Do all your stories sound the same? Match the style to the piece
People who write about writing tend to write a lot about voice.
Remove all that corporate mumbo jumbo and write stories that sound like you made contact with actual humans, we rant.
Easy to say. Harder to do. What exactly does anyone mean by “voice,” anyway?
Here’s one simple definition: Voice describes a consistent style of writing that would lead those who know you to say, “Yeah, that sounded just like you.”
But there’s more to it than that. Voice helps readers avoid confusion; it lends a particular feeling to a story that signals to them what’s coming. Is this a no-nonsense, serious piece that demands we sit up and pay attention? Or do the opening lines let us know we can sit back and enjoy?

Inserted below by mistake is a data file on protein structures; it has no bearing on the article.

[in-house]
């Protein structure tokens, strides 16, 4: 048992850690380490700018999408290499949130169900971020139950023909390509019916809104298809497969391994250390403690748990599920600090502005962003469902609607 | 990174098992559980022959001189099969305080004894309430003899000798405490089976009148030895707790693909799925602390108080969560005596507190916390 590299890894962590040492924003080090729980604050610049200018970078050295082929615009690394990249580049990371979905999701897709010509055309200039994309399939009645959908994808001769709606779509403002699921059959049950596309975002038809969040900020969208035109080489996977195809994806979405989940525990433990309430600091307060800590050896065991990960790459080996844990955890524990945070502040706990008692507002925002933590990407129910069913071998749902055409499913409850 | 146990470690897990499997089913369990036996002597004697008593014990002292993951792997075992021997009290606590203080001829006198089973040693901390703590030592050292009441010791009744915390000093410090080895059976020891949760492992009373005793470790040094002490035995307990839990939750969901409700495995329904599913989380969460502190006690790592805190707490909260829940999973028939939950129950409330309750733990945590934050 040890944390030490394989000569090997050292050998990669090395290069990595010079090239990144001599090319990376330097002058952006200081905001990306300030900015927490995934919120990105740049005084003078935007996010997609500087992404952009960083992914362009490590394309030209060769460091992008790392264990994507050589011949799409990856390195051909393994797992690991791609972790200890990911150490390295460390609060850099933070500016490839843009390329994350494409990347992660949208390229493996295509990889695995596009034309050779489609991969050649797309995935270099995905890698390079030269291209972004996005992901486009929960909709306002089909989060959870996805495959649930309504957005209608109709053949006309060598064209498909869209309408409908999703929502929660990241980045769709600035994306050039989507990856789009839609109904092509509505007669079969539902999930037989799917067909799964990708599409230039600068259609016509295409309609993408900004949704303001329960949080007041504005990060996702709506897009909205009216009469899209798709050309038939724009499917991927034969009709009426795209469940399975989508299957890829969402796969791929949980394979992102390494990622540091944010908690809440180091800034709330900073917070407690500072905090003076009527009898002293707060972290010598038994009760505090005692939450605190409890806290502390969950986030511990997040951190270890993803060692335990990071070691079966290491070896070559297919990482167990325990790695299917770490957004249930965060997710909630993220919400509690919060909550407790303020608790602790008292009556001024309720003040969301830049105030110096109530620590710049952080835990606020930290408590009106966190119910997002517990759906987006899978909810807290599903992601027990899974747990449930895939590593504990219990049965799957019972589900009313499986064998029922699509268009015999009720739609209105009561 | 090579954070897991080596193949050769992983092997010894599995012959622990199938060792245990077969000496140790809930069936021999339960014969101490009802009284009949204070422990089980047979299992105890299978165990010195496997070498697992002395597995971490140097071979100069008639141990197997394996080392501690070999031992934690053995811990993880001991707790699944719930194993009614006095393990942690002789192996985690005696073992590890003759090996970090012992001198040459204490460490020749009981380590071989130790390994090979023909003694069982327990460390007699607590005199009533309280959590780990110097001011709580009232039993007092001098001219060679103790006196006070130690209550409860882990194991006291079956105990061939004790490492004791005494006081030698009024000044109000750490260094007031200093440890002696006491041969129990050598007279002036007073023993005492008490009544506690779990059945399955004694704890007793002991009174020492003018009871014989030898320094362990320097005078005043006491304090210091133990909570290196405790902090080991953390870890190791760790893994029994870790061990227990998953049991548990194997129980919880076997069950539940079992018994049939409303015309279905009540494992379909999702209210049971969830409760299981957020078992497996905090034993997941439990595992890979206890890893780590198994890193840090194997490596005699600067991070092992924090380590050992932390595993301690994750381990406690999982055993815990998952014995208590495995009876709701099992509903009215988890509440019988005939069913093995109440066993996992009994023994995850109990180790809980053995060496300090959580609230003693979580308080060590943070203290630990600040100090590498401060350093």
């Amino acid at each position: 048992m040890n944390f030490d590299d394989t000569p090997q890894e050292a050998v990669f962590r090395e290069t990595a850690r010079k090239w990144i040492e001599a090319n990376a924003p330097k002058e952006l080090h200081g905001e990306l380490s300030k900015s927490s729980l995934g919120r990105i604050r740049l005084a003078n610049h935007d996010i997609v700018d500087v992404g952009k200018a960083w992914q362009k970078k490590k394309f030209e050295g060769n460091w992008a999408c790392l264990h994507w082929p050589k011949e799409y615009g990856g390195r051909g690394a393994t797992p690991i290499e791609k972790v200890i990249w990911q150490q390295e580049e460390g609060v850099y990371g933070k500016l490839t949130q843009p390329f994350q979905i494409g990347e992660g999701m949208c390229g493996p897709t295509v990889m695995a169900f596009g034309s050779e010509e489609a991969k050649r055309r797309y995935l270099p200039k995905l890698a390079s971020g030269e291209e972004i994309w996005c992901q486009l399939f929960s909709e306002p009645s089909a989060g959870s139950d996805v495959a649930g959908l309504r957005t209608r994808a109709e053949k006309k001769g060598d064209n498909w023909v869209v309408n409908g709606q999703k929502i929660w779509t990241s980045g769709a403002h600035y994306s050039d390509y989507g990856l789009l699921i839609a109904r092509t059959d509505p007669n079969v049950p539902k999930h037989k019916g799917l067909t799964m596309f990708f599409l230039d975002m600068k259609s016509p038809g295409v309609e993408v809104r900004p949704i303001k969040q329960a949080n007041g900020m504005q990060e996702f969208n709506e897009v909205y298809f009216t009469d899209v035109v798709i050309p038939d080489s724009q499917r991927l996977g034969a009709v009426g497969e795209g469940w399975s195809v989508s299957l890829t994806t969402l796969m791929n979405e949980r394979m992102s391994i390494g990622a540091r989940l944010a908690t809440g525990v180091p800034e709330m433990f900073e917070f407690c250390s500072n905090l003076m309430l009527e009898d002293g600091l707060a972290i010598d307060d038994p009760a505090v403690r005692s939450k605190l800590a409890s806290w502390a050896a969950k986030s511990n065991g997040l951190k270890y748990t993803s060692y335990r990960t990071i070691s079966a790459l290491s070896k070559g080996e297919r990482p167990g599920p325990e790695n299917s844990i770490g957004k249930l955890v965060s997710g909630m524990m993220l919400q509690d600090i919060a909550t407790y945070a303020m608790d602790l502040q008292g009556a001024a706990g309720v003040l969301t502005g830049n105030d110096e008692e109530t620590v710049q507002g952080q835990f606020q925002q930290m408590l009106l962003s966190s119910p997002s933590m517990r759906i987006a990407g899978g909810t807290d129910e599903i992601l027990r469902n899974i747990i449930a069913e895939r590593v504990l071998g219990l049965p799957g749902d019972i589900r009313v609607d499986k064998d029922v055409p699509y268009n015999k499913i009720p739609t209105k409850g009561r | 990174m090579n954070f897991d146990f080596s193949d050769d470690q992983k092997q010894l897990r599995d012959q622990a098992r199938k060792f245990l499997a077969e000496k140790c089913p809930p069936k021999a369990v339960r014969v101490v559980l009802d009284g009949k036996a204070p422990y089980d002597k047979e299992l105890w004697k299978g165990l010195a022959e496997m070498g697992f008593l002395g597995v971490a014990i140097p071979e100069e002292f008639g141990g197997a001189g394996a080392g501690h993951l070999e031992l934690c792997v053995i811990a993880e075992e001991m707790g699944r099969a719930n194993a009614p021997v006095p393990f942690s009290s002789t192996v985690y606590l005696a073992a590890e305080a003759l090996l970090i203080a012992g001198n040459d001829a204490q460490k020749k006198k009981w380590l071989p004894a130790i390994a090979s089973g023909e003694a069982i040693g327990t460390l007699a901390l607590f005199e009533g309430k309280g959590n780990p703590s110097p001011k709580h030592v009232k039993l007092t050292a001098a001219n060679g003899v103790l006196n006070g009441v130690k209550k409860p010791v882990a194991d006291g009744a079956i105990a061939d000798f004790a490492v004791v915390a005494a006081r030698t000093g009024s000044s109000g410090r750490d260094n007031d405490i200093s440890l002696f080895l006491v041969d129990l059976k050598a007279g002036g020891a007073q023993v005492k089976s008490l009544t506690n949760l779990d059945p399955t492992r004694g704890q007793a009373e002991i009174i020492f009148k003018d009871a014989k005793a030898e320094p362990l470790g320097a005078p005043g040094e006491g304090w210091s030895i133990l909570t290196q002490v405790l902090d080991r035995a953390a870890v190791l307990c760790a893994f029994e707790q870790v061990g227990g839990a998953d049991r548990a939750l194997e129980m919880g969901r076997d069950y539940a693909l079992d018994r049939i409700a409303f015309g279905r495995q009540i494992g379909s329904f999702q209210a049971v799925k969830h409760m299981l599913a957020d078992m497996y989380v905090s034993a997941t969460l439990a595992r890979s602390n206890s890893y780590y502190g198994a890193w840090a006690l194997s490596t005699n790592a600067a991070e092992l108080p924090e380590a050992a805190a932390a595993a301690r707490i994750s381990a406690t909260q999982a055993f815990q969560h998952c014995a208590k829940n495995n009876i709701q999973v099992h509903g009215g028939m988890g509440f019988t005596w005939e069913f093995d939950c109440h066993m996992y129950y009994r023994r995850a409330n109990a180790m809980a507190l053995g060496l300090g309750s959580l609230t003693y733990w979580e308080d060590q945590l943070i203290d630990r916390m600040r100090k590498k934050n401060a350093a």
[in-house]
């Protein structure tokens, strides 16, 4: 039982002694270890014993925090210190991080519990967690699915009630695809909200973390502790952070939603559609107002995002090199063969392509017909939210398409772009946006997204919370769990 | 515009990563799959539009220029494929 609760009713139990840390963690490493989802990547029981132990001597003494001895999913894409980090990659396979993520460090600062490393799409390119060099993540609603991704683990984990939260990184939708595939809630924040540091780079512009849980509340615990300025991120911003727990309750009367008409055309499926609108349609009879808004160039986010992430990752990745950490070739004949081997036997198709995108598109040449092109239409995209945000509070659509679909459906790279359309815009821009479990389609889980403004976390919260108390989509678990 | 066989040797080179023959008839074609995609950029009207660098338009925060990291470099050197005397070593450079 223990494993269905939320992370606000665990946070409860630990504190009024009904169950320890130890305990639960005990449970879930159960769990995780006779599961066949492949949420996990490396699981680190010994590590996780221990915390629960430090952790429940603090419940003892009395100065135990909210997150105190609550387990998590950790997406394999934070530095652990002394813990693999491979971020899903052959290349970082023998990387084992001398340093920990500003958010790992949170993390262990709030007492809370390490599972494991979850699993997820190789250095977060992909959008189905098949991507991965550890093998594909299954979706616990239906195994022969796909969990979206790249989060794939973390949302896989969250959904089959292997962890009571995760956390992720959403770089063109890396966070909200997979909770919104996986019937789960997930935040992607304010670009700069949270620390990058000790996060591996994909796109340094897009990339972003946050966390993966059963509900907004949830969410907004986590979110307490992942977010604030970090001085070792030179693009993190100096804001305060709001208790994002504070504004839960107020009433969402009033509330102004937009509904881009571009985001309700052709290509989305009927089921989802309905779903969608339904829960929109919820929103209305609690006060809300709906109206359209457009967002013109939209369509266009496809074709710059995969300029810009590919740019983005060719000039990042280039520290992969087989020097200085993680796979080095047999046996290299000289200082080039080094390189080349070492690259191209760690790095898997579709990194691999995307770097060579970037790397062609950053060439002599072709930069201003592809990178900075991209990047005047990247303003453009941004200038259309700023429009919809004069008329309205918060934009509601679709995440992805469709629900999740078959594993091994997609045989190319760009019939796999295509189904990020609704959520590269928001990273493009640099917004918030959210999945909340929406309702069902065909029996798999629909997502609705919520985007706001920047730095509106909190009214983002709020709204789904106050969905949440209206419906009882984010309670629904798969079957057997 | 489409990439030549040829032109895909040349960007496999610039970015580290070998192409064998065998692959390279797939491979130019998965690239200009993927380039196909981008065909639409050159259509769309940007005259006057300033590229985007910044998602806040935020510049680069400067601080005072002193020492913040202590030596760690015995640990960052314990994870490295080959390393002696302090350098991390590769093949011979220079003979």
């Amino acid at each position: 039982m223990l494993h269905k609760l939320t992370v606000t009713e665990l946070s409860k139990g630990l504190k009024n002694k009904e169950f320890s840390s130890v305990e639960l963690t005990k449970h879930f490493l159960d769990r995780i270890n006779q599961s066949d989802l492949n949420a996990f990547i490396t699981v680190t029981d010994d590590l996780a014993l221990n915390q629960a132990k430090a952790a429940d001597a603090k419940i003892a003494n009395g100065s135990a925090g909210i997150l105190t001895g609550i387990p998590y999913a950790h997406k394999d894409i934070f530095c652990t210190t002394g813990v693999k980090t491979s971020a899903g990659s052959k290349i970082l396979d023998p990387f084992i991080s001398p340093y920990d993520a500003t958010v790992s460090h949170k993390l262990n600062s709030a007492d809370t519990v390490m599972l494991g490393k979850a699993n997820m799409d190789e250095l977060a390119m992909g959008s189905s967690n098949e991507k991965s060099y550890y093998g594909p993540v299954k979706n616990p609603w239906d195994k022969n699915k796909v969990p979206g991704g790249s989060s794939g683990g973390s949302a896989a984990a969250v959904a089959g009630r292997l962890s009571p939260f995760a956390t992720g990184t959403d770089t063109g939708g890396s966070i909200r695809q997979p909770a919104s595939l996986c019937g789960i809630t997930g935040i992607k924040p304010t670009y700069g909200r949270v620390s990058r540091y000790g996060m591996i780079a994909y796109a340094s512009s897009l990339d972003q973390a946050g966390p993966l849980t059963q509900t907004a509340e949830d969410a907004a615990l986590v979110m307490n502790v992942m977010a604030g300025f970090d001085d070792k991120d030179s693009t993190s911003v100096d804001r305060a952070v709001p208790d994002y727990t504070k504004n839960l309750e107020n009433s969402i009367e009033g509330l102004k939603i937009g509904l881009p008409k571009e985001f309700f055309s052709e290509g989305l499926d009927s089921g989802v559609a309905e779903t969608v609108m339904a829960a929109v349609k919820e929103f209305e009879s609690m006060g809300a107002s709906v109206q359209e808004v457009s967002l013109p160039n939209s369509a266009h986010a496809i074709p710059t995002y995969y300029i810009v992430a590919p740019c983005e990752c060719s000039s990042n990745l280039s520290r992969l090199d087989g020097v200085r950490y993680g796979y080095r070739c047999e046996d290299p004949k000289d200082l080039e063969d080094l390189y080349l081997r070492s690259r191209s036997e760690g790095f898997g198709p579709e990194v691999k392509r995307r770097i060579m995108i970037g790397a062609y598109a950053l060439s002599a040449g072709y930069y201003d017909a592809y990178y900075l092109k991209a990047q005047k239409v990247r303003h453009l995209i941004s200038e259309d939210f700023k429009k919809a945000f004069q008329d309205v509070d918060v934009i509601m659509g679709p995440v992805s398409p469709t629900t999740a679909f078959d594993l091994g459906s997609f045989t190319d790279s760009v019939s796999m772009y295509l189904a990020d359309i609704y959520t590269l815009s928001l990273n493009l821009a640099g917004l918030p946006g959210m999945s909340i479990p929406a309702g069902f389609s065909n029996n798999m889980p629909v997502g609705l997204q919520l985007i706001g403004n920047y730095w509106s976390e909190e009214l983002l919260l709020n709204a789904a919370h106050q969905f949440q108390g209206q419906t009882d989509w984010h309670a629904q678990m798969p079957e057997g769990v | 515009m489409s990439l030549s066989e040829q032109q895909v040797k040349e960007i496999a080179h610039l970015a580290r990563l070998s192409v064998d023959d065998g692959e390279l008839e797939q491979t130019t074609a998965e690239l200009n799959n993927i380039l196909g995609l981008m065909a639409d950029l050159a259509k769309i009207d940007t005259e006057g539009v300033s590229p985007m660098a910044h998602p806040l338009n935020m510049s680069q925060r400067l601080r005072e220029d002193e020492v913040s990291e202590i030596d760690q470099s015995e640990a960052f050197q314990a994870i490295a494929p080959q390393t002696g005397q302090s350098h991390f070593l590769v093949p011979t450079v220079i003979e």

Many corporate honchos order their communicators to find one voice that fits all. This is the worst advice anyone could possibly give a writer. Not only is it wrong to communicate in one voice, it’s incredibly boring.
Why would we want the CEO column to sound just like our story about the new vacation policy, or the feature on how a group of employees went down to New Orleans to help clean up after Hurricane Katrina?
Those are completely different stories and they demand distinctive voices. A few examples: